Welcome to the world of cars
EVs are now having a moment, but the Nissan Leaf, which has been available since 2010, appears to have gotten lost in the shuffle. Nissan is giving the Leaf some love for 2023, even as it prepares to debut its new, larger, flashier, and more expensive Ariya electric. But only a smidgeon.
The grille, headlights, and bumper have all been updated at the front, although the differences are difficult to see even when comparing photos side by side. Various body features have also been modified to boost aerodynamics, according to Nissan. The Leaf’s unique new multispoke wheels are the prominent new design element. Oh, and because it’s now a thing, the Nissan badge is lighted.
The five models in the 2022 portfolio have been reduced to just two: the entry-level S and the mid-level SV Plus. The basic car, like previously, features a 147-horsepower electric motor and a 40.0-kWh battery pack, both of which seem insignificant in the new competitive scenario. The SV Plus makes a comeback with a 214-hp motor and a 62.0-kWh battery. Front-wheel drive is standard on both variants. The current EPA range estimates for the S and 215 miles for the SV Plus aren’t likely to change much (if at all). In our 75-mph interstate test, the SV Plus lasted 180 miles. It’s worth noting that the Leaf still uses a CHAdeMO charging port.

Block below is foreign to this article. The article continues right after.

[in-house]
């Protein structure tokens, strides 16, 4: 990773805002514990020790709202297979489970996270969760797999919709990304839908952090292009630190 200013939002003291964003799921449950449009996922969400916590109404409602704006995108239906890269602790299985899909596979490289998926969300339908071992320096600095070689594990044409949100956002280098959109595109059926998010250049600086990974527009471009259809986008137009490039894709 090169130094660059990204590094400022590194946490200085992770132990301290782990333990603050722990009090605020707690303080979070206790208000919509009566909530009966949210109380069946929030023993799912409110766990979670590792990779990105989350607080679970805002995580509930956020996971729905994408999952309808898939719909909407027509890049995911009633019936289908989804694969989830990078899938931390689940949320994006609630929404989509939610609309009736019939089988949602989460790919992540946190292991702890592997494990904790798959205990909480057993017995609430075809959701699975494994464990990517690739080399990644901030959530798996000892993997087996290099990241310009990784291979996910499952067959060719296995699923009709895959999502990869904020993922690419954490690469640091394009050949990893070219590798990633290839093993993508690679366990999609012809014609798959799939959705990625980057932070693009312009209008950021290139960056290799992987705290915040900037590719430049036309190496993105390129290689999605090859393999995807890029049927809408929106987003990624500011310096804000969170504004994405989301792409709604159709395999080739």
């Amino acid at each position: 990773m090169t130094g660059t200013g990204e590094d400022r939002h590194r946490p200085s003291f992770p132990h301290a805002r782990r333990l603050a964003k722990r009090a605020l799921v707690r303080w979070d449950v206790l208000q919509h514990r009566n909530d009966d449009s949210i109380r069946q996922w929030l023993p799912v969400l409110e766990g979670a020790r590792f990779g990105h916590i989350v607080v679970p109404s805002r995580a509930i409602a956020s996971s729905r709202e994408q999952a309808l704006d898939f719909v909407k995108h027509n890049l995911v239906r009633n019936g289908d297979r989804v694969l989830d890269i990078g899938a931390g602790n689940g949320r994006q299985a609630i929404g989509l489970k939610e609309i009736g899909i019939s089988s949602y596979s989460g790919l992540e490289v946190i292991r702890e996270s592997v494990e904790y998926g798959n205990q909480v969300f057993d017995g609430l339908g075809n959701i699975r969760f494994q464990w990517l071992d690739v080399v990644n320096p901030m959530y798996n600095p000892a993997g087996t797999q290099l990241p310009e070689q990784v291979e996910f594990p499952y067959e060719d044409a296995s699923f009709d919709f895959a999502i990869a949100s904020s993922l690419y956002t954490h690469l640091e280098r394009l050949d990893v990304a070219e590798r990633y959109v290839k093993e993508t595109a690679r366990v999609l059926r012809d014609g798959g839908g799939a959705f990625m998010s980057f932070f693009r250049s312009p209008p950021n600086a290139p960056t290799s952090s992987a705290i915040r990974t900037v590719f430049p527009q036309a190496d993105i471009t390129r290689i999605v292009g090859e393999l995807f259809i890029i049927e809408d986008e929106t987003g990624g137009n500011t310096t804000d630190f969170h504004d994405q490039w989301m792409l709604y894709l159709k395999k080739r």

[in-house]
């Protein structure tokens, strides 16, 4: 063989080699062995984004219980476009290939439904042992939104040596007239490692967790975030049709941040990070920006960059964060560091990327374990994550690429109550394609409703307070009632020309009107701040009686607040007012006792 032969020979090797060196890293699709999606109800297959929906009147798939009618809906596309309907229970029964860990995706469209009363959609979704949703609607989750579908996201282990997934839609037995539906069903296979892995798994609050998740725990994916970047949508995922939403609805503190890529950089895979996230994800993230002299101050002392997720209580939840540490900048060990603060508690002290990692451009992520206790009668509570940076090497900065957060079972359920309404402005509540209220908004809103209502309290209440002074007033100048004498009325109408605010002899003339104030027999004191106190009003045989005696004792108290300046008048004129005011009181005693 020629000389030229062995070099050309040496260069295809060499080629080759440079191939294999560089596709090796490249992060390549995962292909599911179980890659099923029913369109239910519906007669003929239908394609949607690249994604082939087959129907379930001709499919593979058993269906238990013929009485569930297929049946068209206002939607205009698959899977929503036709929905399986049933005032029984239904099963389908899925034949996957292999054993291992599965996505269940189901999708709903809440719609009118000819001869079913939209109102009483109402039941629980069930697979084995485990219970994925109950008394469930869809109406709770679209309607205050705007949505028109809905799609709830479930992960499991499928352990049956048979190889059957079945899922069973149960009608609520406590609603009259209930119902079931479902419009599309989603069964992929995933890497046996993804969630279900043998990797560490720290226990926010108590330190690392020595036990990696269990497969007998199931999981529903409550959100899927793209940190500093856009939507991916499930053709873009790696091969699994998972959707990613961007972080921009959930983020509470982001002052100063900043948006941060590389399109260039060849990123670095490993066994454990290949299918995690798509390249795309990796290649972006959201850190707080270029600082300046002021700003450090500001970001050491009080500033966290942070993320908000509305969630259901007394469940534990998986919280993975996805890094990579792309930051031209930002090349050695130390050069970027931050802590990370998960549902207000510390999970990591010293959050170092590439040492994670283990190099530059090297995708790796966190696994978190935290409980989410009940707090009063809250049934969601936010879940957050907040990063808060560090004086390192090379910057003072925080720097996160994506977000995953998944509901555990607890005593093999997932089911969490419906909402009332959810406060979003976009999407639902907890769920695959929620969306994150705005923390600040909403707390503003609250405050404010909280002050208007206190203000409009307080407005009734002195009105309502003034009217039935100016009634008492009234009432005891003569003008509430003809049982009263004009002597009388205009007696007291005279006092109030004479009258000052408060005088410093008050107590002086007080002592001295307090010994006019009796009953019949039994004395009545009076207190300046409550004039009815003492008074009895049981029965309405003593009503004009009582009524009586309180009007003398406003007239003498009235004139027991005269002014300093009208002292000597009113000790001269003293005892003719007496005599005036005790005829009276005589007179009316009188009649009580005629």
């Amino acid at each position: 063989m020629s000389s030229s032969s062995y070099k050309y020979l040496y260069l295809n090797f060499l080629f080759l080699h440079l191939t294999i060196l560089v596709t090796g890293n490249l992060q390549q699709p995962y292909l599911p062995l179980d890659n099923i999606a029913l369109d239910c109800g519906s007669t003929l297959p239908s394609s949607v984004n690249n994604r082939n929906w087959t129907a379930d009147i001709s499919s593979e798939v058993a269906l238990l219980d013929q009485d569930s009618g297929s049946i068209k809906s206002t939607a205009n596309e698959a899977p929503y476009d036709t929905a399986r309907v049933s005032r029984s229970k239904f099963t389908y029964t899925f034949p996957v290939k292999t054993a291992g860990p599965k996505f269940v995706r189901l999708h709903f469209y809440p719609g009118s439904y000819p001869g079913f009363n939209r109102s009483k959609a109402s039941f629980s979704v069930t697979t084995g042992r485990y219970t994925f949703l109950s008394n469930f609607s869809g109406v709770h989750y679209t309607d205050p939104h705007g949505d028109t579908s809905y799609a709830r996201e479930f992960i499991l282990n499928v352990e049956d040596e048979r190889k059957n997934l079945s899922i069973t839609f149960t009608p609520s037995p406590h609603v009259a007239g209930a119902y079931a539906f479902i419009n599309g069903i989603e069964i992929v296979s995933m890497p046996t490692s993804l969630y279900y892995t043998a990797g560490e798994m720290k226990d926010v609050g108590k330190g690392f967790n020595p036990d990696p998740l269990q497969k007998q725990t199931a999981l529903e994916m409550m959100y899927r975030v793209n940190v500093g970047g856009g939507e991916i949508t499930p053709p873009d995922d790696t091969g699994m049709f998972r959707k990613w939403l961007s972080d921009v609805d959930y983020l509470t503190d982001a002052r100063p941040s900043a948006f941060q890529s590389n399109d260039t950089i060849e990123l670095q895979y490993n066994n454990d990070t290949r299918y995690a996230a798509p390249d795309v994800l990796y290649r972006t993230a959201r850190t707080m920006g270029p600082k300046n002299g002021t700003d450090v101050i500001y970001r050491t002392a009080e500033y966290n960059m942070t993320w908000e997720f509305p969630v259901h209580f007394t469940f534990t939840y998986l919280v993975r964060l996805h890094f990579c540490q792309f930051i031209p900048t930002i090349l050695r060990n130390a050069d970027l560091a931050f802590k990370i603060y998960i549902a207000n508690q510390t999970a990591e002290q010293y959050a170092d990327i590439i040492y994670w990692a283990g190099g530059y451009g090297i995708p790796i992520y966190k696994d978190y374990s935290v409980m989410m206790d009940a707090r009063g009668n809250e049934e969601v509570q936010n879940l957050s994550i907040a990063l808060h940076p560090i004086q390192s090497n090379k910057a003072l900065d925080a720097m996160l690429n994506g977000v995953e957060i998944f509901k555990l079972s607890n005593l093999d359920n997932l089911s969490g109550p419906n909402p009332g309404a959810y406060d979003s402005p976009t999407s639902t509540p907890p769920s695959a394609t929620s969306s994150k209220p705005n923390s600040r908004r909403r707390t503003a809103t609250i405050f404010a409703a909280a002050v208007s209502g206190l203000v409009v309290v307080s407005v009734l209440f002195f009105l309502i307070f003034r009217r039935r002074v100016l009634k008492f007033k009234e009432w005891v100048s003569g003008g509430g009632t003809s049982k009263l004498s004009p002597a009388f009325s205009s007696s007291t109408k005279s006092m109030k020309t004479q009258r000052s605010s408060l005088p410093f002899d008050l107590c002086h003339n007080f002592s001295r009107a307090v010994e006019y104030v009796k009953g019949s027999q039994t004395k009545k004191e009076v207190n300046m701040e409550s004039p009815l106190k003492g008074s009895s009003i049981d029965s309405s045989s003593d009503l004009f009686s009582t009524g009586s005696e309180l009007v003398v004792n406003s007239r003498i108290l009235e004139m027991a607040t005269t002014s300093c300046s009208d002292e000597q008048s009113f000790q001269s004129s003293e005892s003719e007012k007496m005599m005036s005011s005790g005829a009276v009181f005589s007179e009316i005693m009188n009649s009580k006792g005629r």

One thing that hasn’t changed is the cost, which is significant in today’s atmosphere. When the models come this summer, the 2023 Leaf S will start at $28,425 and the SV Plus will start at $36,425.